One of the advantages to paid subscriptions to competitors like Spotify and Pandora is that they deliver higher sound quality. I wanted to see if TuneIn Premium means you get premium sound quality. As far as I can tell, the answer is “no.” Now, this doesn’t mean there aren’t some good sounding stations available with Premium–there are. But most of these are delivered at the same quality as the broadcasters’ commercial, non-Premium streams.
JazzRadio.com offers a choice of 128kbps AAC and 320kbps MP3 streams, and both sound quite nice and are amongst the highest quality I’ve encountered on TuneIn Premium. Other broadcasters with premium stations like RockRadio.com and Radio Tunes also offer 128 kbps AAC and 320 kbps MP3 streams which all sounded better than the typical streaming terrestrial commercial station, both when listening over headphones and speakers.
I was a bit surprised to see that TuneIn’s own premium stations stream at much lower quality: 64kbps AAC and 128 kbps MP3. I find those to be the very lowest acceptable bitrates for music, better suited to background than for more focused listening. Over headphones distortion in the high end, especially with cymbals and other percussion, was very obvious and hard to ignore on TuneIn’s Infinite Indie and Classic Hip-Hop stations. Listening over speakers at low volume tamed these artifacts enough, but they became harder to ignore when I turned it up.
That’s a shame, because I enjoyed the mix of music on TuneIn’s own stations. Over the course of several hours I heard no repetition and a pleasingly broad array of tracks. I particularly like the balance of familiar favorites and more eclectic selections on the Punk Rock Radio station. For me a TuneIn Premium subscription would be much more attractive if all the commercial-free streams were streamed at higher bitrates.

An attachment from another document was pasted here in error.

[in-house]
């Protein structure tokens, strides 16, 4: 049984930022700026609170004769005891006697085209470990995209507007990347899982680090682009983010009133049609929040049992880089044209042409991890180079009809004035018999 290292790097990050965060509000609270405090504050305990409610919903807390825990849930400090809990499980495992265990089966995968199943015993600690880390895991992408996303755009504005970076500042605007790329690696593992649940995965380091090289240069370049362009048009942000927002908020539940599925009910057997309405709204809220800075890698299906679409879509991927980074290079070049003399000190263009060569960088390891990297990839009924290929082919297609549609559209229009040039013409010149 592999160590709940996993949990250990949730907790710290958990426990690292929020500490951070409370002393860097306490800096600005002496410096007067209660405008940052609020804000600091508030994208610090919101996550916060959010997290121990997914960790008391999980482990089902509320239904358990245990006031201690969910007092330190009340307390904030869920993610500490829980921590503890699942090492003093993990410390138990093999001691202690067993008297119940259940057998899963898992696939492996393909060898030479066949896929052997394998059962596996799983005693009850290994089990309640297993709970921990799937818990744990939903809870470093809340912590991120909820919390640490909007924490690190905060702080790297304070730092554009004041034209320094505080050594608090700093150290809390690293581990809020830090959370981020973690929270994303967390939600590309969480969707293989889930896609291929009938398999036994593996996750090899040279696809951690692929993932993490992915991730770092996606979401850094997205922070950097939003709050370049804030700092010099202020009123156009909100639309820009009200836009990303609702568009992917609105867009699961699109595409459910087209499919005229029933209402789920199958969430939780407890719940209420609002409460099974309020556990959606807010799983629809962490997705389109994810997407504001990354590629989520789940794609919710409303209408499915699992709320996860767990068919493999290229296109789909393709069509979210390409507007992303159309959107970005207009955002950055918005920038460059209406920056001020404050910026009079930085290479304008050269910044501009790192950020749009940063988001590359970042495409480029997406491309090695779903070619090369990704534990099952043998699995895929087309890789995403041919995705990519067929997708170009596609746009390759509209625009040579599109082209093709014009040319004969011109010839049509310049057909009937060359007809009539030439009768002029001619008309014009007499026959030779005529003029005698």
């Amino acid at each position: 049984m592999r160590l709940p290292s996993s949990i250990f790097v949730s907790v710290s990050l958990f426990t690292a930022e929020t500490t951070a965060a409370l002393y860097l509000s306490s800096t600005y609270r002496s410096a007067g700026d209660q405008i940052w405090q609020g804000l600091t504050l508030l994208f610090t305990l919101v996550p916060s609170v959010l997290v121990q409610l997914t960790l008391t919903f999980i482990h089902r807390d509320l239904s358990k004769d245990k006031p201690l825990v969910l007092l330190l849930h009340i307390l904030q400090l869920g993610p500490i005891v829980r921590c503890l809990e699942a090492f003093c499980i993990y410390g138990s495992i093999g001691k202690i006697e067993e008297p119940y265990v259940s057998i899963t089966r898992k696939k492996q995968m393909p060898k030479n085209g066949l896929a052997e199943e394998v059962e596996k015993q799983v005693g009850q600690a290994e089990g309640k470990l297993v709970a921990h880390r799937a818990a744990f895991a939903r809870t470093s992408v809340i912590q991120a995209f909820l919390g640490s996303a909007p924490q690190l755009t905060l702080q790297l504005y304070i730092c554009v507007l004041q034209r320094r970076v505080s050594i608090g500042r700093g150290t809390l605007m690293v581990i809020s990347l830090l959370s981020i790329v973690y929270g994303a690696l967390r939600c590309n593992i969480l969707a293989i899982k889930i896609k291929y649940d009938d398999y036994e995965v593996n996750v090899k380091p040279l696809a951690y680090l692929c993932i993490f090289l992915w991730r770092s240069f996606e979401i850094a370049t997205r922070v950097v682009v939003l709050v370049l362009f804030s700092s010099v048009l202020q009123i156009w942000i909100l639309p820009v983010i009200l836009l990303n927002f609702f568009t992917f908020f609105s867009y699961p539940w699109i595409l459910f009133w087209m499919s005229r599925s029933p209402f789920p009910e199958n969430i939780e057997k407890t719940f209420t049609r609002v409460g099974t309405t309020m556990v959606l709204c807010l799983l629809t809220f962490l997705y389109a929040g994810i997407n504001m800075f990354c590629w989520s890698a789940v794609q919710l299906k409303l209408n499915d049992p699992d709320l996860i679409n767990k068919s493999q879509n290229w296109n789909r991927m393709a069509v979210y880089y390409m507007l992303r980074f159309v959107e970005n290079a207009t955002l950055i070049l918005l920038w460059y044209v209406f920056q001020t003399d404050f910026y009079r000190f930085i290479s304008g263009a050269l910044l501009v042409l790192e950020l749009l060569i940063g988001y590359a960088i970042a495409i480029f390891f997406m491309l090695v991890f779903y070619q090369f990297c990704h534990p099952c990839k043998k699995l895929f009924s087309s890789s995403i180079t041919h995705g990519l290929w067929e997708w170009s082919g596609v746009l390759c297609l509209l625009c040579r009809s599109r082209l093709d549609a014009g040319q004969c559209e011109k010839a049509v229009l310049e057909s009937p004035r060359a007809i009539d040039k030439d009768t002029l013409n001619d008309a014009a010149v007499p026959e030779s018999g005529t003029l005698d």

The absolutely worst quality I encountered came from Big R Radio streams, which I truly found unlistenable. It sounds like Big R is using processing similar to big market top 40 broadcast stations, only they turn it up to 11. No matter which of Big R’s stations I tuned to, it was significantly louder and piercing than whatever station preceded it. Over headphones I had to take them off immediately because it was painful–and I didn’t even have the volume up loud. Big R offered up the opposite of a premium experience.
I spent less time with the sports channels and audiobooks. They definitely sounded compressed, though no worse than what I hear from the talk channels on satellite radio. I’m not a big audiobook listener, but could see how having access to them is a nice extra. However, it would be even better if you could download them for playback on road trips or airplanes when you have limited or no internet.
Interesting but Not Essential
On the whole TuneIn Premium is an interesting offering. Still, if I were going to subscribe to a commercial-free streaming radio service I would probably consider Pandora One first, at only $4.99 a month. For curated stations I would also take a hard look at Slacker Radio Plus at only $3.99. TuneIn Premium would only jump to the top of the list if the baseball and audiobooks were high priorities–but they’re not for me.
I am looking forward to seeing how TuneIn Premium brings terrestrial commercials stations on board, and how they get made commercial-free.